S.F. Examiner file photoCharging ahead: Muni fare inspectors

Muni sees huge increases in fare-evasion citations under new deployment strategy

A new strategy to deter fare scofflaws is paying huge dividends for Muni, with the transit agency reporting a 79 percent increase in citations since the policy was unveiled in November.

Under the direction of new security chief Lea Militello, who arrived in November, Muni has issued 37,718 fare-evasion citations over the past nine months, a major jump from the 21,061 tickets handed out over the same time period in the year prior.

Compliance also has improved — last month, Muni recorded a fare-evasion rate of 4.7 percent for its transit passengers. That marks a 50 percent drop from its levels in 2009, when the agency conducted its first major overview of fare-evasion rates. A citation costs $100.

Militello, a former commander with the San Francisco Police Department, has abandoned the agency’s former practice of deploying heavy resources to a few specific lines with a history of security problems. Instead, she has dispersed the agency’s 50 fare inspectors for transit across The City, covering every single line, whether it travels through Pacific Heights or the Bayview district.

“Just the other day, we popped on the N-Judah line and cited two emergency room doctors for not paying their fare,” Militello said. “Everyone has to pay their fair share when they ride Muni, no matter if they’re from St. Francis Wood or the Excelsior.”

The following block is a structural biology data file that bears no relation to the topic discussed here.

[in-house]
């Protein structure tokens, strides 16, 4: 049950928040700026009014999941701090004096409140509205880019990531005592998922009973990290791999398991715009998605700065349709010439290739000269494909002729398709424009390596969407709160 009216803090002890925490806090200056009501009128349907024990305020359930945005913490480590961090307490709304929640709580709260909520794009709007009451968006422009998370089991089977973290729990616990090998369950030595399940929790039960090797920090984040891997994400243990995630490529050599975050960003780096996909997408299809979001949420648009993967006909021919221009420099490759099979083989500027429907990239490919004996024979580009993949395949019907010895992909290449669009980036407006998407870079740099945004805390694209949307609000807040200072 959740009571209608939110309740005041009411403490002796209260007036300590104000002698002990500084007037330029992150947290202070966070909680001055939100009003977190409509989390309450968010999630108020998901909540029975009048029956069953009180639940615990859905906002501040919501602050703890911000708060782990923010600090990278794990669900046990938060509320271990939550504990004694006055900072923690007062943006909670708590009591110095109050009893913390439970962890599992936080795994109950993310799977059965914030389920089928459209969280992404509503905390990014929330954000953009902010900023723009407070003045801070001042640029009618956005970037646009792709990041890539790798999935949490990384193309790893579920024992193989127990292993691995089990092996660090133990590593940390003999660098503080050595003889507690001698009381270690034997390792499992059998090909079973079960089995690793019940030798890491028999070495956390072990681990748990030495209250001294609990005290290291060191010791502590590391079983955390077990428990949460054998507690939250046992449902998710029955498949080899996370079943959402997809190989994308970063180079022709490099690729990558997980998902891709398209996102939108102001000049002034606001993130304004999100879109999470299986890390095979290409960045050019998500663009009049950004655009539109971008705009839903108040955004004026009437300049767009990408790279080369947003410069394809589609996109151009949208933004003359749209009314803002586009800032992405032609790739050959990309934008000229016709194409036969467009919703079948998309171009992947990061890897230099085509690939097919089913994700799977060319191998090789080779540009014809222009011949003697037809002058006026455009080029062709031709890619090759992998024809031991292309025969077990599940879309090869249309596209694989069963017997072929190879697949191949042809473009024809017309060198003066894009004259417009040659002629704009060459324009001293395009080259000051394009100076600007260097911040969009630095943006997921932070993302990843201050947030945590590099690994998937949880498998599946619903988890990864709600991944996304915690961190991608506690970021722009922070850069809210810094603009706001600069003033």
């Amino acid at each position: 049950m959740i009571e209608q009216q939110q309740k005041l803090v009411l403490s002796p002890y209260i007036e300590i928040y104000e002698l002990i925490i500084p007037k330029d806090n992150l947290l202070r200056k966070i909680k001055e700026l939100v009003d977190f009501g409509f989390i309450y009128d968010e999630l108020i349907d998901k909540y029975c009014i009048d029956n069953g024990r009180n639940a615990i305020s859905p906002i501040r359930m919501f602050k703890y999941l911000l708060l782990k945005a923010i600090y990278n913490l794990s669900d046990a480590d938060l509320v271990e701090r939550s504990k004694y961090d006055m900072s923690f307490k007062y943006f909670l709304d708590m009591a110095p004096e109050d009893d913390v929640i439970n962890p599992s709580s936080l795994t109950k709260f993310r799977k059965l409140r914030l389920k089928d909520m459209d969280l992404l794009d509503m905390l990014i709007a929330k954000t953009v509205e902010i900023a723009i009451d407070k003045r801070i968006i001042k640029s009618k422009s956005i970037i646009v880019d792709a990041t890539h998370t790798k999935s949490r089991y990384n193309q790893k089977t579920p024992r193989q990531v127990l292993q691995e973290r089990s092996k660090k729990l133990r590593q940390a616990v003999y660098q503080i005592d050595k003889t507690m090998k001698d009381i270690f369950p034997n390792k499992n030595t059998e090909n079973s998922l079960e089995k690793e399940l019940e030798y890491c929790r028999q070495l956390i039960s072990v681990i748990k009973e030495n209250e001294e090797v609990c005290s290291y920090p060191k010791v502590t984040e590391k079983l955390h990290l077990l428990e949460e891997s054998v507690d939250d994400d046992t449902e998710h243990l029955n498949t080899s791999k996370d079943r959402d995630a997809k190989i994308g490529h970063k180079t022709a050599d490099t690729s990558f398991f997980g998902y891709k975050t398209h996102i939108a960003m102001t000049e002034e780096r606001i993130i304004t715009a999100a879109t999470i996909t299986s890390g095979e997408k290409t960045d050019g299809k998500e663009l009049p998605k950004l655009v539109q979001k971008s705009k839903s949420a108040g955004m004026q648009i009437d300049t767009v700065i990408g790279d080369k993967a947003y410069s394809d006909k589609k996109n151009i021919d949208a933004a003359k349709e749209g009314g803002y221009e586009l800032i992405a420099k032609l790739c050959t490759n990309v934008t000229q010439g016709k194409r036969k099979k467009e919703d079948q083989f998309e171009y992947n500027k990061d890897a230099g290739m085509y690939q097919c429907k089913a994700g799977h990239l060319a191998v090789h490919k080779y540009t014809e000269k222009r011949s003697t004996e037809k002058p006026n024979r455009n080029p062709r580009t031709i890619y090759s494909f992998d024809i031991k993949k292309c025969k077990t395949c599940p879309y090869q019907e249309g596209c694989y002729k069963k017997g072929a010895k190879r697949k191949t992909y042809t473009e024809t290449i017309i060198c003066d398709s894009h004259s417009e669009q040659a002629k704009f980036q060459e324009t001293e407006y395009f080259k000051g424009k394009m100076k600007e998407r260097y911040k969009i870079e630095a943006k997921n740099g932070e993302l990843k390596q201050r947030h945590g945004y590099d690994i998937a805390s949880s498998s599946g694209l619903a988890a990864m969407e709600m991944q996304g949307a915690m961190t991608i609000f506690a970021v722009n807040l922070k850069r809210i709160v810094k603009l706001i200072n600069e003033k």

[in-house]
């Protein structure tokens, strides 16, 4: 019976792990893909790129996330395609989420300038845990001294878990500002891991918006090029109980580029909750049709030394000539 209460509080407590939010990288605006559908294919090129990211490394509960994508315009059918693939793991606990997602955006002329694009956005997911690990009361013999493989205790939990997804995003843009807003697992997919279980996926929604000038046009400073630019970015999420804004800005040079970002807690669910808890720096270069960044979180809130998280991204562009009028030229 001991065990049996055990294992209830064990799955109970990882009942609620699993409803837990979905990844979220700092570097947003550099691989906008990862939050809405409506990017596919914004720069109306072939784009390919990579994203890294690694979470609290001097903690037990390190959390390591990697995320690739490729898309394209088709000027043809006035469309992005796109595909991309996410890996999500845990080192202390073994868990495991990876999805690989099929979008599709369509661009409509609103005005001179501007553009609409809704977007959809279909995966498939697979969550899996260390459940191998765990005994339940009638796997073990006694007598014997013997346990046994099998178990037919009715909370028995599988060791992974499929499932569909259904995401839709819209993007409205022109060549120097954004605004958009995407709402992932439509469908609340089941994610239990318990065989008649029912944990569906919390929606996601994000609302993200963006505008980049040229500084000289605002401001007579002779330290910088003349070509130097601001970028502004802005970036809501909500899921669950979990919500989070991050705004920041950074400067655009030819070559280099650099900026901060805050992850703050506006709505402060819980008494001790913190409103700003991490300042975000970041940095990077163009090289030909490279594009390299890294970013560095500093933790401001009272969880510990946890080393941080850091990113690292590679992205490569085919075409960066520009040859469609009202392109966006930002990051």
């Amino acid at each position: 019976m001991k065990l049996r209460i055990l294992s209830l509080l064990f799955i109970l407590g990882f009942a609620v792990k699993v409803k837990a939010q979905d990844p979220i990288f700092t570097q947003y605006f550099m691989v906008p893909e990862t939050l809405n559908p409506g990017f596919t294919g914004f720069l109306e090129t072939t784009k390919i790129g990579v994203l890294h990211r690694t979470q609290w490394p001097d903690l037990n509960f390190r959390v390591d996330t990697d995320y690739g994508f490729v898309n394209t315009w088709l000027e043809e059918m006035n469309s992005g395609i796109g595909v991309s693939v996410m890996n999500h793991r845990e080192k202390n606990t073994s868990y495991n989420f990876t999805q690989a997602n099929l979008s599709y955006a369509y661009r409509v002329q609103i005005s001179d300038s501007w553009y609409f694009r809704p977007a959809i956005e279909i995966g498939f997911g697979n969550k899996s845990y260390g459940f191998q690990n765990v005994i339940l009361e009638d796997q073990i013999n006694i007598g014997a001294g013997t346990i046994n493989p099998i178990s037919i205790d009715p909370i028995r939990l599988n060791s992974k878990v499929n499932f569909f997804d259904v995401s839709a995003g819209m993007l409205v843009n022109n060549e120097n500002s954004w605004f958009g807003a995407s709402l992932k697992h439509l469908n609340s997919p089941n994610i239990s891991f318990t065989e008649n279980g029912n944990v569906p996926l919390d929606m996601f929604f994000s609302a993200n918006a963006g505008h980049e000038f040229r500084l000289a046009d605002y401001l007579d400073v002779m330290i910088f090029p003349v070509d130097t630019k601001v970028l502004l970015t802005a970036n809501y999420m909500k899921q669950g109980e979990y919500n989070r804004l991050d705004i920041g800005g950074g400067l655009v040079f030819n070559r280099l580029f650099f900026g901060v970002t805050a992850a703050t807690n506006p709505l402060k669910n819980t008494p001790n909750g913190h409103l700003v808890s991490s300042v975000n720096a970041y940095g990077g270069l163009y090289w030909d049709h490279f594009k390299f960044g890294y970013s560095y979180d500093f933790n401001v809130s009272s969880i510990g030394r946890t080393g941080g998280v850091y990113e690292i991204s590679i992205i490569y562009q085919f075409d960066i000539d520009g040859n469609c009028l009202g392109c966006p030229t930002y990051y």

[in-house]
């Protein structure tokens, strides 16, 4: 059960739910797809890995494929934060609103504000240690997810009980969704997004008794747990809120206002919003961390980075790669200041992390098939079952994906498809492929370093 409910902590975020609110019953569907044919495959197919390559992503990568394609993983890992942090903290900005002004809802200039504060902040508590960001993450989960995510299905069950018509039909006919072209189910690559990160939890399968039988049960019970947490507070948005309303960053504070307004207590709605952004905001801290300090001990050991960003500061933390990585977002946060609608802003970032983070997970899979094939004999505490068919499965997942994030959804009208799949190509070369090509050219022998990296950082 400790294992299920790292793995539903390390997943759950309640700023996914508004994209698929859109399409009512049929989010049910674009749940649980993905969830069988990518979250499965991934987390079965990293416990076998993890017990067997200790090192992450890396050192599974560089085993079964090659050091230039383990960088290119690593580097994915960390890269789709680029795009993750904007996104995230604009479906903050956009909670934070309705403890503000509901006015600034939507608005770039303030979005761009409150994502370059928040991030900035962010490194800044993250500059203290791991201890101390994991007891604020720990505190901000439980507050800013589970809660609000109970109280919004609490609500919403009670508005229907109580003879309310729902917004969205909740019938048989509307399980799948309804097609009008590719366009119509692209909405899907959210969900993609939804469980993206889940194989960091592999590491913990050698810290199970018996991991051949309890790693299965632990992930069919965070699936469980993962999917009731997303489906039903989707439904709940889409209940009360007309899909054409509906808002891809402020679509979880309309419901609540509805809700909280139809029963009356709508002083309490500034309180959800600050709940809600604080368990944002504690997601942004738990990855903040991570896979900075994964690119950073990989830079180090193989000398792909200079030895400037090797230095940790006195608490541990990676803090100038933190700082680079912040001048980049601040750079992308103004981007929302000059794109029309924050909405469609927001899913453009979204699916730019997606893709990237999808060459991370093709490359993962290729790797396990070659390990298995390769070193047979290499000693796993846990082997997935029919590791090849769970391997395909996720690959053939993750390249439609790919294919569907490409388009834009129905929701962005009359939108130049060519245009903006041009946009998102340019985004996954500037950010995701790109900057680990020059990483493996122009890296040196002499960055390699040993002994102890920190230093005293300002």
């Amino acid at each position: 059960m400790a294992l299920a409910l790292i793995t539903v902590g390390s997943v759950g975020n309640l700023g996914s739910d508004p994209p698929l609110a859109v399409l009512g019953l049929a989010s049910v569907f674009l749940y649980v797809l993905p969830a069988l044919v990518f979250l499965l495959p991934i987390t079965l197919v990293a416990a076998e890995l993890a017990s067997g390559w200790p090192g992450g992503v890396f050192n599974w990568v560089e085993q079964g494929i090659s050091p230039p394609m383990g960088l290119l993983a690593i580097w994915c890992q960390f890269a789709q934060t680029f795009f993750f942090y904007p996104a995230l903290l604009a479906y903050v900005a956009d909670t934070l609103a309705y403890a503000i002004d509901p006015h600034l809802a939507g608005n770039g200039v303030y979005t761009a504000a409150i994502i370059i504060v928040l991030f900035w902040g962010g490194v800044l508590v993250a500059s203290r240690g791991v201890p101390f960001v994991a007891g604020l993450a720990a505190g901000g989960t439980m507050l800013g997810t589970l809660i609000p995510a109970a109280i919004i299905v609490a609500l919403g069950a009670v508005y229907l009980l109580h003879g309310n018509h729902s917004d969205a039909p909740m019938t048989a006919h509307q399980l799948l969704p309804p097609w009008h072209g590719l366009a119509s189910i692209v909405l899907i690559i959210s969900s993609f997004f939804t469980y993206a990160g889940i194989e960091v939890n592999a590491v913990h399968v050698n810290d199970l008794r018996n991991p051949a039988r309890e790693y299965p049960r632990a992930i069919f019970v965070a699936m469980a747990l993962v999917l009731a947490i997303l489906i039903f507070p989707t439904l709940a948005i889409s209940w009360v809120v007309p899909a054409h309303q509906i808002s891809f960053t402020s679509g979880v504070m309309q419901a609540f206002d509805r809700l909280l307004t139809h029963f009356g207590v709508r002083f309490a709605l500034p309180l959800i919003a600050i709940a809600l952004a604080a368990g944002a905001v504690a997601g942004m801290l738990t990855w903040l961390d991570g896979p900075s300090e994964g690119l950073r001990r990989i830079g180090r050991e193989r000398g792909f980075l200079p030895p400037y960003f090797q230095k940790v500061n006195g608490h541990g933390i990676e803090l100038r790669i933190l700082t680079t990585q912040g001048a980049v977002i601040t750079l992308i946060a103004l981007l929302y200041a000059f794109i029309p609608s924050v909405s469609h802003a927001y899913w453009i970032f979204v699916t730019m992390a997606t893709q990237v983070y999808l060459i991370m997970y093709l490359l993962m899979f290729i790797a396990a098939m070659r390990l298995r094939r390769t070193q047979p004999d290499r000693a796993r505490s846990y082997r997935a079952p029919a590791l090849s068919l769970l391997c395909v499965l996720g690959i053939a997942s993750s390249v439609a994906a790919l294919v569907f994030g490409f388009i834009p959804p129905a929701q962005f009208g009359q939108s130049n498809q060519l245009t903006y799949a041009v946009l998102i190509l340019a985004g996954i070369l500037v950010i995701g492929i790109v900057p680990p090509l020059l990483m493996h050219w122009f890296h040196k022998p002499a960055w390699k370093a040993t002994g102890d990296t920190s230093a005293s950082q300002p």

Muni also has increased its saturation efforts — where officers stop every passenger on a bus and request proof of payment — from two days a week to three, and has placed greater emphasis on responding to passenger complaints, Militello said. It recently hired seven new fare inspectors as well, she said.

The agency’s enforcement efforts have drawn criticism in the past from minority and immigrant groups, who feel particularly targeted by the crackdowns. While Militello has de-emphasized enforcement efforts on lines traditionally used by minorities, those passengers still have plenty of distrust for the enforcement strategies, said Jaron Browne, spokesman for POWER, a grass-roots civil-rights group.

“The fare-enforcement program invokes a huge amount of fear and really has a negative human-rights impact for minority and immigrant passengers,” Browne said. “The fact that we have armed officers enforcing fares seems unnecessary and extreme.”

Fare evasion has long been a problem for Muni, with a 2009 study concluding that the practice cost the agency $19 million a year. There was some trepidation among transit riders that the problem would get worse with the advent of all-door boarding on Muni buses in July. However, new revenue reports indicate fare-evasion rates have not increased as a result of the program.

wreisman@sfexaminer.com

EDITOR'S NOTE: This story was corrected on September 10, 2012

Correction

The September 9 San Francisco Examiner story about Muni's crackdown on fare evasion erroniously referred to new Muni security chief Lea Militello as a former sergeant with the San Francisco Police Department. She actually rose to the rank of commander.

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